Indeed, by mentioning the political F- word and linking it with a war on America, Hedges takes to a new level an already ongoing critique of the Christian right developed in a spate of recent books. These include Kevin Phillips’s American Theocracy: The Peril and Politics of Radical Religion and Randall Balmer’s Thy Kingdom Come: How the Religious Right Distorts the Faith and Threatens America.
Chris Hedges, a former New York Times correspondent and author of War Is a Force That Gives Us Meaning, prompts readers to think about the current condition of our democracy by putting a list of The 14 Identifying Characteristics of Fascism right at the beginning of his book. These include powerful and continuing expressions of nationalism, disdain for the importance of human rights, identification of enemies/scapegoats as a unifying cause, avid militarism, obsession with national security, close ties between religious and ruling elites, favoritism toward corporations, disdain for and suppression of intellectuals and the arts, rampant cronyism and corruption, and fraudulent elections.
If some of these characteristics arethank goodnessnot fully manifested in our national life, visible tendencies toward all of them are in plain sight.
What is happening in America is revolutionary, the author writes. A group of religious utopians, with the sympathy and support of tens of millions of Americans, are slowly dismantling democratic institutions to establish a religious tyranny, the springboard to an American fascism.
Some might call this hyperbole. Nevertheless, Hedges convincingly depicts a movement more concerned with gaining political power, promoting extreme capitalism and affirming right-eous violence than with reflecting a God of love. This former war correspondent is most effective in his reporting from around the country on gatherings of the Christian right.
For example, he attends an end times conference near Detroit featuring the author Tim LaHaye. A former employee of the John Birch Society, LaHaye has, along with co-author Jerry B. Jenkins, sold more than 62 million books in the Left Behind series. These books are filled with bizarre theology and graphic apocalyptic violence hinged on plots that sound like right-wing cartoons. Hedges notes:
Those who join forces with the Antichrist in the Left Behind series, true to LaHaye’s conspiracy theories, include the United Nations, the European Union, Russia, Iraq, all Muslims, the media, liberals, freethinkers, and international bankers. The Antichrist, who heads the United Nations, eventually moves his headquarters to Babylon.
In his examination of textbooks used in Christian schools, Hedges finds blunt right-wing bias. The popular textbook America’s Providential History fuses the Christian message with the celebration of unrestricted capitalism. It denounces income tax as idolatry’ and property tax as theft,’ and in a chapter titled Christian Economics,’ calls for the abolishment of inheritance taxes.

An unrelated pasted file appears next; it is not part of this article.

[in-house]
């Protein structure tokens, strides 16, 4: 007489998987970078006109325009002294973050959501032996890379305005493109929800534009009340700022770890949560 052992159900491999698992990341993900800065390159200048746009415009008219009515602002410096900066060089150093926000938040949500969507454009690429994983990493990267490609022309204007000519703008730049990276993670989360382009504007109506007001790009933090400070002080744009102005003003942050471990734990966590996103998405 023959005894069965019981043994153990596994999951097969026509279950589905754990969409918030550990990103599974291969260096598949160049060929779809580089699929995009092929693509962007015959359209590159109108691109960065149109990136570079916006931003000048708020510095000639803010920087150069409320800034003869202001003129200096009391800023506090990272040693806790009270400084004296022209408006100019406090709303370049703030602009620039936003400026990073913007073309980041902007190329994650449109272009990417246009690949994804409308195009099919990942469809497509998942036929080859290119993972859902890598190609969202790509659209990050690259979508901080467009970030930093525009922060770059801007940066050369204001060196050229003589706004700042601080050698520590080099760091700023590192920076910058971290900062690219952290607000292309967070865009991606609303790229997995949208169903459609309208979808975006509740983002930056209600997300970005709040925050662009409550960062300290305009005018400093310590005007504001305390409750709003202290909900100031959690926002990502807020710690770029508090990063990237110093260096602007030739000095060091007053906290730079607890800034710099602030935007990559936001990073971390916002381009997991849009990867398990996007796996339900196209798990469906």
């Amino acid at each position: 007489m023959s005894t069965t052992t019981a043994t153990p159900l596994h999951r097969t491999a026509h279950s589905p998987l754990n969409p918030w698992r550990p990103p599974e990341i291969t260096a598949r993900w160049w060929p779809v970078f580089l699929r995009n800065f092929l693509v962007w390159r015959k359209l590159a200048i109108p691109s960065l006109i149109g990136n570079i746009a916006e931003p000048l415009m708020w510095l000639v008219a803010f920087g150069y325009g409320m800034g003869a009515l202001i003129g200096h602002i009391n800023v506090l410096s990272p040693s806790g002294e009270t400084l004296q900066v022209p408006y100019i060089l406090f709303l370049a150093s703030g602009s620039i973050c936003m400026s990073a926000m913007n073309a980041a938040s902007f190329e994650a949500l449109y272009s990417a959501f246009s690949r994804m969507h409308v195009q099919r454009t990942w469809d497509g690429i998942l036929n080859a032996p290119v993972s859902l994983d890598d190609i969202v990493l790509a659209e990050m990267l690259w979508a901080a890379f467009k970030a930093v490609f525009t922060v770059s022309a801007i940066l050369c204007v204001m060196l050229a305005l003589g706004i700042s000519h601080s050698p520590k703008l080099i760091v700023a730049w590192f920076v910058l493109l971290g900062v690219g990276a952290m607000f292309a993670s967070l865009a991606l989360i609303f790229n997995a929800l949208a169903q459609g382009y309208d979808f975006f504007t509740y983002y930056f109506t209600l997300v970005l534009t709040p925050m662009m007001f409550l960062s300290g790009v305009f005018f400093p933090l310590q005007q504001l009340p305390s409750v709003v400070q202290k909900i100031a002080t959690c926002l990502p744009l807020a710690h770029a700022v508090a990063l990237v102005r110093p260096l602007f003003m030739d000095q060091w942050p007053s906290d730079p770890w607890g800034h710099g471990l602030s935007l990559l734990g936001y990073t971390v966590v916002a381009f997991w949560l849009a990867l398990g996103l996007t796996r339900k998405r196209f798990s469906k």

Hedges also reports on a conference in Florida offering instruction in highly manipulative evangelization techniques, a seminar in Boston on a therapy claiming to change the sexual orientation of gays, and the 50,000-square-foot Creation Museum in Petersburg, Ky. This museum includes an elaborate exhibit of the Garden of Eden featuring Adam and Eve at close quarters with dinosaurs and giant lizards.
As does Phillips in American Theocracy, Hedges points to the Christian right’s growing power in the Republican Party:
The power brokers in the radical Christian right have already moved from the fringes of society to the executive branch, the House of Representatives, the Senate and the courts. The movement has seized control of the Republican Party. Christian fundamentalists now hold a majority of seats in 36 percent of all Republican Party state committees, or 18 of 50 states, along with large minorities in the remaining states.
One frequently heard objection to books like American Fascists is that the Christian right is not monolithic and that millions of Christian evangelicals and fundamentalists do not have authoritarian tendencies. Hedges clearly and frequently acknowledges this and in fact asserts that fellow believers are best suited to oppose those Christians who are extremists.
He writes of one evangelical with close ties to the evangelist Billy Graham:
He bristles at the coarseness, the naked calls for a Christian state, and the anti-intellectualism. He, like Graham, shuns the movement’s caustic, biting humor to belittle homosexuals, those deemed effete intellectuals and those condemned as secular humanists. The emphasis on abortion and gay marriage to the exclusion of other issues worries him.
The epigraph at the beginning of American Fascists is a quote from Blaise Pascal: Men never do evil so completely and cheerfully as when they do it from religious conviction.
Hedges’s book serves as yet another reminder that Islamic extremism is not the only threat to our way of lifeand maybe not even the most dangerous.